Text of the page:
FCC head said to be backing telecom deal

by JOHN DUNBAR, Associated Press

The chairman of the Federal Communications Commission (FCC) is recommending approval of AT&T's $67 billion purchase of BellSouth, people familiar with the matter said Friday.

FCC Chairman Kevin Martin circulated a recommendation approving the purchase without conditions late Thursday night, meaning a formal vote is likely at the agency's Oct. 12 meeting.

The FCC's action is unusual in that it comes before the Justice Department has decided whether the deal will adversely affect competition and possibly harm consumers.

Justice is still involved in challenges to two previous telecommunications-industry mega-deals: SBC Communications' purchase of the old AT&T Corp., and Verizon's purchase of MCI.

People who have seen the FCC document say there appear to be no conditions on the sale, but that requirements to satisfy potential negative impacts on consumers may come later in the process.

Those describing the document did so only on condition of anonymity since they are not authorized to speak publicly about a regulatory matter still under way.

The agency is also circulating a "notice of inquiry" regarding the issue of "network neutrality" — whether Internet service providers should be forced to provide equal treatment to all traffic on their networks.

Network-neutrality supporters have stymied a major rewrite of telecommunications law in the Senate, at least until after the November elections.

AT&T is already the largest telecommunications company in the U.S., reporting $62 billion in revenue in 2005. AT&T and BellSouth also co-own the nation's largest mobile-phone company, Cingular Wireless, with 57.3 million customers.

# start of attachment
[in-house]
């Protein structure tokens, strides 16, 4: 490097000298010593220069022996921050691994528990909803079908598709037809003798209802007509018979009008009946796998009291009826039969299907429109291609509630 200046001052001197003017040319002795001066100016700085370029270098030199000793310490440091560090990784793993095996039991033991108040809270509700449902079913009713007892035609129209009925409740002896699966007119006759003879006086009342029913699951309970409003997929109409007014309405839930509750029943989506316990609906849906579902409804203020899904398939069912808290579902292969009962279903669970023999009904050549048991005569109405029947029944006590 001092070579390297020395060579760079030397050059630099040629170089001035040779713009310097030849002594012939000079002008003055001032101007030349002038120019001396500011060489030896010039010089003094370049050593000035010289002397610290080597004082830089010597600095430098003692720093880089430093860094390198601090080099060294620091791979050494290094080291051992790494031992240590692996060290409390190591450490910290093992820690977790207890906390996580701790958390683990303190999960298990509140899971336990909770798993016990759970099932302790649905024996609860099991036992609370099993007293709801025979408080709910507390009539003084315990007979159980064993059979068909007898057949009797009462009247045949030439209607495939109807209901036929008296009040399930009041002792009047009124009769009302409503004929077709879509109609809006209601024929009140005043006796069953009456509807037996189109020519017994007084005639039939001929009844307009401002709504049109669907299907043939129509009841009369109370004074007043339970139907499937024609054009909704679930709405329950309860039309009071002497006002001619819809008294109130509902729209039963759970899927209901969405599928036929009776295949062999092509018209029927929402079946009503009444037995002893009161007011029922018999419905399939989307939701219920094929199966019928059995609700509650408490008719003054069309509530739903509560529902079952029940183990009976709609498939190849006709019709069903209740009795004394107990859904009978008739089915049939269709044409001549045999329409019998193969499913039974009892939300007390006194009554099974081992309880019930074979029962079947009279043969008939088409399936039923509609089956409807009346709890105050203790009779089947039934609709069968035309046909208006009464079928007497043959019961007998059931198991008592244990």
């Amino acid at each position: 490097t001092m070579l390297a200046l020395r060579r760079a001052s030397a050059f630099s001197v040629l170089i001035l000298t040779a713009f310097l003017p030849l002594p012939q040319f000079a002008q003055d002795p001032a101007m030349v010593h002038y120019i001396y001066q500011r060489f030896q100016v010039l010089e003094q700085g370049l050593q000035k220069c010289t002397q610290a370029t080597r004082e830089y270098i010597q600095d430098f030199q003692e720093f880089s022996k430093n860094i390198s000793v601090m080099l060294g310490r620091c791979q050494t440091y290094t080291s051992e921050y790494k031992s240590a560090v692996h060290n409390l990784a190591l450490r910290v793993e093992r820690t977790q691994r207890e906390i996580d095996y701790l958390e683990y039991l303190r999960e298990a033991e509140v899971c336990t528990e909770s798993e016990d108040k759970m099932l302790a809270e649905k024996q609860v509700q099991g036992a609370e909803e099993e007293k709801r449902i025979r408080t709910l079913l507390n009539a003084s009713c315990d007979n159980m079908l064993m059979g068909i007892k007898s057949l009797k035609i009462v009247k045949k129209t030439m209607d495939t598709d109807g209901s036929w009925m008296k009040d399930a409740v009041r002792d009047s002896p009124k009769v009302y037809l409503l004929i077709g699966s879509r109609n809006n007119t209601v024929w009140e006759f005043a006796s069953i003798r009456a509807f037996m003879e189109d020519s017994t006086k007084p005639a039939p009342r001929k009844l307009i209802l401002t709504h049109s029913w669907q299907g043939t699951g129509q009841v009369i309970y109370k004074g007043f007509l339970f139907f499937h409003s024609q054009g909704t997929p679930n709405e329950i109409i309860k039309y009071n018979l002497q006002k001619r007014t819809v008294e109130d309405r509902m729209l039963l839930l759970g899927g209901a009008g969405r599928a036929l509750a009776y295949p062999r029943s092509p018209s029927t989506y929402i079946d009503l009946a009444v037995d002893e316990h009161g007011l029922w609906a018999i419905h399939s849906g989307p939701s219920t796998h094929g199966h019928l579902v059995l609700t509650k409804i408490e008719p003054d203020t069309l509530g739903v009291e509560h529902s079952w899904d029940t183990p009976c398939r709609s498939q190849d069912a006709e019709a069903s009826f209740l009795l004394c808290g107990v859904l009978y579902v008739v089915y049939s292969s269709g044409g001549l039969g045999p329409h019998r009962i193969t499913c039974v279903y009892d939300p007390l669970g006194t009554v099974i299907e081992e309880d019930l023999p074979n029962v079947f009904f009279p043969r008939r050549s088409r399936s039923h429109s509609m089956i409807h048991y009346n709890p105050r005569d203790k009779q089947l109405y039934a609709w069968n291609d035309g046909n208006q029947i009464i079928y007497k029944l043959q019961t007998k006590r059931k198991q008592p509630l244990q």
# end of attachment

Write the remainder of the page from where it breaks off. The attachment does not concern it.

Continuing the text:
BellSouth, based in Atlanta, reported $34 billion in revenue in 2005.

AT&T spokesman Dave Pacholczyk said Friday the merger is "strongly in the public interest, as 18 states have now determined."

Not everyone agrees.

"Ultimately the AT&T-BellSouth merger will be disastrous to the 50 percent of Americans whose phone lines are controlled by AT&T," said Jeannine Kenney, senior policy analyst with Consumers Union, the nonprofit publisher of Consumer Reports magazine.

Those opposed to the merger said the FCC appears to be rushing the process. They could recall only one major telecommunications merger in which the agency acted before Justice Department approval — the proposed combination of satellite broadcasters DirecTV Group and Echostar.

The FCC rejected that deal.

article originally published at http://seattletimes.nwsource.com/html/businesstechnology/2003271804_att23.html.

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